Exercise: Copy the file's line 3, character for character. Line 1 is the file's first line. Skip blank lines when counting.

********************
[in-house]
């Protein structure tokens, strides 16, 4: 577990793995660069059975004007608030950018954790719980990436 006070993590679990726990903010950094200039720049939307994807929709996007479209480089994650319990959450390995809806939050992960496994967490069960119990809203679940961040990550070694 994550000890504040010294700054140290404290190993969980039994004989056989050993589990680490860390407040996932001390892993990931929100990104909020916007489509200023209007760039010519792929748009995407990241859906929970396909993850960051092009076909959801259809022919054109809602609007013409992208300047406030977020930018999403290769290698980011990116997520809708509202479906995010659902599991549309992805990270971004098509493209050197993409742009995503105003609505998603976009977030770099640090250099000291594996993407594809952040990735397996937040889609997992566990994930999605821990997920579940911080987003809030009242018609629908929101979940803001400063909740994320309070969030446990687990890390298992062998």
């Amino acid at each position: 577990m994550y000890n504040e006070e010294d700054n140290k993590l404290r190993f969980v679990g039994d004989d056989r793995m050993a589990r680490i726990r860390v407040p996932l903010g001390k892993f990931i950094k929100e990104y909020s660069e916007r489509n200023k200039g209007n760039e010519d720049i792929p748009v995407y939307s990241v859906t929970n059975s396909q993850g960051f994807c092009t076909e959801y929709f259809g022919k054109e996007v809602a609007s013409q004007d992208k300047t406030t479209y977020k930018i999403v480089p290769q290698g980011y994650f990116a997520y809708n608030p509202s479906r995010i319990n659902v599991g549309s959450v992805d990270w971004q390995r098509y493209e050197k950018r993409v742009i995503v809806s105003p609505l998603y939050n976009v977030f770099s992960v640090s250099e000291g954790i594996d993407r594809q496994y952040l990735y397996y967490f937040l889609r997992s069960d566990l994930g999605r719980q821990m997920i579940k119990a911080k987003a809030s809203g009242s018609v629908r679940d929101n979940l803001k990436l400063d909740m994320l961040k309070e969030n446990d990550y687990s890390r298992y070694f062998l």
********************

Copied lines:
């Amino acid at each position: 577990m994550y000890n504040e006070e010294d700054n140290k993590l404290r190993f969980v679990g039994d004989d056989r793995m050993a589990r680490i726990r860390v407040p996932l903010g001390k892993f990931i950094k929100e990104y909020s660069e916007r489509n200023k200039g209007n760039e010519d720049i792929p748009v995407y939307s990241v859906t929970n059975s396909q993850g960051f994807c092009t076909e959801y929709f259809g022919k054109e996007v809602a609007s013409q004007d992208k300047t406030t479209y977020k930018i999403v480089p290769q290698g980011y994650f990116a997520y809708n608030p509202s479906r995010i319990n659902v599991g549309s959450v992805d990270w971004q390995r098509y493209e050197k950018r993409v742009i995503v809806s105003p609505l998603y939050n976009v977030f770099s992960v640090s250099e000291g954790i594996d993407r594809q496994y952040l990735y397996y967490f937040l889609r997992s069960d566990l994930g999605r719980q821990m997920i579940k119990a911080k987003a809030s809203g009242s018609v629908r679940d929101n979940l803001k990436l400063d909740m994320l961040k309070e969030n446990d990550y687990s890390r298992y070694f062998l």